The only reason I've watched this show is because it's on between The Simpsons and Family Guy. It's bound to be one of the season's early cancellations.

One of the episodes featured the father of the daughter's boyfriend say that the daughter has it made because he's attractive and white. Now, that strikes me as an offensive, personally.

And in today's society, I think attractiveness is more important than race.

Hypocrisy identified

John Leo has an excellent column on how the ACLU is protecting the boundaries of church and state. But only Christian churches. Quite clearly, it's hypocrisy at work. If the symbol of one religion can't appear on a city seal, then neither should the symbols of any religion.

This time around, the folks with the magnifying glasses are leaning on the village of Tijeras, New Mexico, whose seal contains a Conquistador’s helmet and sword, a scroll, a desert plant, a fairly large religious symbol (the native American zia) and a quite small Christian cross. “Tiny cross” inspectors are not permitted to fret about large non-Christian religious symbols, only undersized Christian ones, so the ACLU filed suit to get the cross removed.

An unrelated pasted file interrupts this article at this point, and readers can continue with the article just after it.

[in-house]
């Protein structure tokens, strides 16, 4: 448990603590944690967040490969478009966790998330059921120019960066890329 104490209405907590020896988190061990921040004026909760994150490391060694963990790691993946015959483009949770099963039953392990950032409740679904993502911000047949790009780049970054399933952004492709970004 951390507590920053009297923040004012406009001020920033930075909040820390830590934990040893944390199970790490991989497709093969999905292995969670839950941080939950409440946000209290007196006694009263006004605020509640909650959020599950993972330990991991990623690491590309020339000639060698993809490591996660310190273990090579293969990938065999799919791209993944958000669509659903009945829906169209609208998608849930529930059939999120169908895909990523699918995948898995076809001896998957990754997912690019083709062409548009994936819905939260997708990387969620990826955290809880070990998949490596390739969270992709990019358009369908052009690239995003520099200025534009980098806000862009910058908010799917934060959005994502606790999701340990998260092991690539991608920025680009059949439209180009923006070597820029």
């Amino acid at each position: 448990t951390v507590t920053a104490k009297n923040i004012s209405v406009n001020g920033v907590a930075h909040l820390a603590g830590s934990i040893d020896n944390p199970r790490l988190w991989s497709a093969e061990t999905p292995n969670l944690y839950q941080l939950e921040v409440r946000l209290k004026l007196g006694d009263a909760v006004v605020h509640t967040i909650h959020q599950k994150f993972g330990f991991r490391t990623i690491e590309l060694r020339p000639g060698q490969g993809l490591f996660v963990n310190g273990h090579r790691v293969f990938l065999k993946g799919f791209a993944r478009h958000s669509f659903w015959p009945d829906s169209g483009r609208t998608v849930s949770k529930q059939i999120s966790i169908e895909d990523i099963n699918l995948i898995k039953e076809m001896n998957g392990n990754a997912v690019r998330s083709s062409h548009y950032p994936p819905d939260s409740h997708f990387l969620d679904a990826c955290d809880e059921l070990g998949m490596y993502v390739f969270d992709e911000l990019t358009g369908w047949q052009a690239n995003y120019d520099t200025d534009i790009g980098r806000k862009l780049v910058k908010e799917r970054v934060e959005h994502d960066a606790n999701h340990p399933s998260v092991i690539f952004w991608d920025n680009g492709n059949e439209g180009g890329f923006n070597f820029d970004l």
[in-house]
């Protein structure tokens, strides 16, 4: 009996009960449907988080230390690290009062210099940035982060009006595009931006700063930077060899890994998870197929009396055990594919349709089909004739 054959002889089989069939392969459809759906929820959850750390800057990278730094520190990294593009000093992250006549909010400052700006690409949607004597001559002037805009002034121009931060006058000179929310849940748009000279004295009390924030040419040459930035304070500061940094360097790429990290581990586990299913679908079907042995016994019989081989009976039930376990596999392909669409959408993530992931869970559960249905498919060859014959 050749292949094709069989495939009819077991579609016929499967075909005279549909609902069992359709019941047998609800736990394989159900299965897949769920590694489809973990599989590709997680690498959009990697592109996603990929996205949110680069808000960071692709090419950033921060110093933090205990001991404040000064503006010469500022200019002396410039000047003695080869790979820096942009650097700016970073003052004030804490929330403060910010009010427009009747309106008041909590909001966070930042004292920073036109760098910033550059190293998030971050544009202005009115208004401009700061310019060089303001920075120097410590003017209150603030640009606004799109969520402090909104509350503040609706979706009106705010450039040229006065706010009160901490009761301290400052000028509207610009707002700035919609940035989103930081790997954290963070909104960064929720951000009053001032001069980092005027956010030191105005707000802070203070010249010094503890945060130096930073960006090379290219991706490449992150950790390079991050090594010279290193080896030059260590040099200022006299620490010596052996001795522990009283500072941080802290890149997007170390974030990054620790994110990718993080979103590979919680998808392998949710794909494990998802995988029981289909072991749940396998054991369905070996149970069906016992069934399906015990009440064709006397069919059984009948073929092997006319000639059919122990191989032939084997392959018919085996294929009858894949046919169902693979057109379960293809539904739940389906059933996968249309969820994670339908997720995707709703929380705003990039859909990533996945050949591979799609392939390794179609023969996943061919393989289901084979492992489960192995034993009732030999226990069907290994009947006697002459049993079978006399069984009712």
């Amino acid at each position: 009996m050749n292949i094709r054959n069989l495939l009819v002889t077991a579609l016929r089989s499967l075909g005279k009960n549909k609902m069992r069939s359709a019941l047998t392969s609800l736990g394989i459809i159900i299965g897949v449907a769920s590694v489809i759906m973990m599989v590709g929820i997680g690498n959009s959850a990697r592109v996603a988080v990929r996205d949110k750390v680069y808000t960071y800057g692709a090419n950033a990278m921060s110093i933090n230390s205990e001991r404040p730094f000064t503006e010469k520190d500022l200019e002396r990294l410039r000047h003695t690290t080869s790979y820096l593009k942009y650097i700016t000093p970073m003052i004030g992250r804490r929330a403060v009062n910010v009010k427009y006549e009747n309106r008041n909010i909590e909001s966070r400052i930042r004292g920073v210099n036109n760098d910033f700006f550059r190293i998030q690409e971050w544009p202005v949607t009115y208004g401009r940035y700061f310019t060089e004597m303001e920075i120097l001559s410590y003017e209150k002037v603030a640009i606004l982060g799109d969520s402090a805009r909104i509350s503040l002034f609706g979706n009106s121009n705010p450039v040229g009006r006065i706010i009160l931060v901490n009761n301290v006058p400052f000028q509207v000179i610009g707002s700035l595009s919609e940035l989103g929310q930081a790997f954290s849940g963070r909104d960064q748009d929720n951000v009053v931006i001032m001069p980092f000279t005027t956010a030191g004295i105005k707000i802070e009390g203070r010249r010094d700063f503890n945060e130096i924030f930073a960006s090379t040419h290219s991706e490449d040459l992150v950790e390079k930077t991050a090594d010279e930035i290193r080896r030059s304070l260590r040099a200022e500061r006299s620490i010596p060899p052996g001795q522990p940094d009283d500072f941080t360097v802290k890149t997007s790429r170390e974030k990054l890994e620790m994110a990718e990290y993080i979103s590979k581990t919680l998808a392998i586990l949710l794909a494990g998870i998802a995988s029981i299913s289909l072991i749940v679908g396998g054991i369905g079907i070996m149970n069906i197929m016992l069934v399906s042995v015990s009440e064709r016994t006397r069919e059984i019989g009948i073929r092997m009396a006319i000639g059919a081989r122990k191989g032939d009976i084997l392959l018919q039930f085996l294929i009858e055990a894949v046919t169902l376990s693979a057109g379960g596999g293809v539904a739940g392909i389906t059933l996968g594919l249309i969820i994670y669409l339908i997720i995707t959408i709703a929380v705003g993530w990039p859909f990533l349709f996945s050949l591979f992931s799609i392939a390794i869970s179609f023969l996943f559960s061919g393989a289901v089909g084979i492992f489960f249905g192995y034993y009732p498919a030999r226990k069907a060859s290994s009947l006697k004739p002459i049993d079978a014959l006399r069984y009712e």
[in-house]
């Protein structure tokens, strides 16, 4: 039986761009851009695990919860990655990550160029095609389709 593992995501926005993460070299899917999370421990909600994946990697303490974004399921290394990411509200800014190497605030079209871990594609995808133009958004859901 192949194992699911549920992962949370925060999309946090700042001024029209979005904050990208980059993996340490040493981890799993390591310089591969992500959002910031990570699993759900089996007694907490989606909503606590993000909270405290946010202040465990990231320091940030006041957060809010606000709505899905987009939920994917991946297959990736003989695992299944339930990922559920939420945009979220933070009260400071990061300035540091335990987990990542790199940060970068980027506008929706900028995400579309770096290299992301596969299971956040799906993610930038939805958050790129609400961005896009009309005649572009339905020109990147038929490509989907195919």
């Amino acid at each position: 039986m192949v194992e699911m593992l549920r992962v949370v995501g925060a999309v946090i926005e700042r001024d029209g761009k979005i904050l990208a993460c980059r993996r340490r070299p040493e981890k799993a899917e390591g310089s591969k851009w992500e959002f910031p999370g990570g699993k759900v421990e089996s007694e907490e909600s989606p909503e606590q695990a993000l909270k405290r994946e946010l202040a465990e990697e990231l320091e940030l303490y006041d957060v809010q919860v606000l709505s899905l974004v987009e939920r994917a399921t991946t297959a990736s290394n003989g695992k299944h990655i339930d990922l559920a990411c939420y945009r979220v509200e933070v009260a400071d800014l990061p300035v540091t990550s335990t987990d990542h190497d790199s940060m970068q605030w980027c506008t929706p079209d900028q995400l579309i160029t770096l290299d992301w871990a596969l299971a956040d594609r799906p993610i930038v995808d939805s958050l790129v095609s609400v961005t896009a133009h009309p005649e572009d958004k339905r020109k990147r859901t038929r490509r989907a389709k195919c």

Last year the ACLU demanded that Los Angeles County eliminate from its seal a microscopic cross representing the missions that settled the state of California. Under threat of expensive litigation, the county complied. The cross was about one-sixth the size, of a not-very-big image, of a cow tucked away on the lower right segment of the seal, and maybe one one-hundredth the size of a pagan god (Pomona, Goddess of Fruit) who dominated the seal. Pomona survived the religious purge. She is not the sort of god that the ACLU worries about, whereas the flyspeck-sized cross was a threat to unravel separation of church and state, as we know it. What will happen if the ACLU learns that Los Angeles, Santa Monica, Sacramento, San Francisco, St. Louis and Corpus Christi actually have religious names? We shudder to think.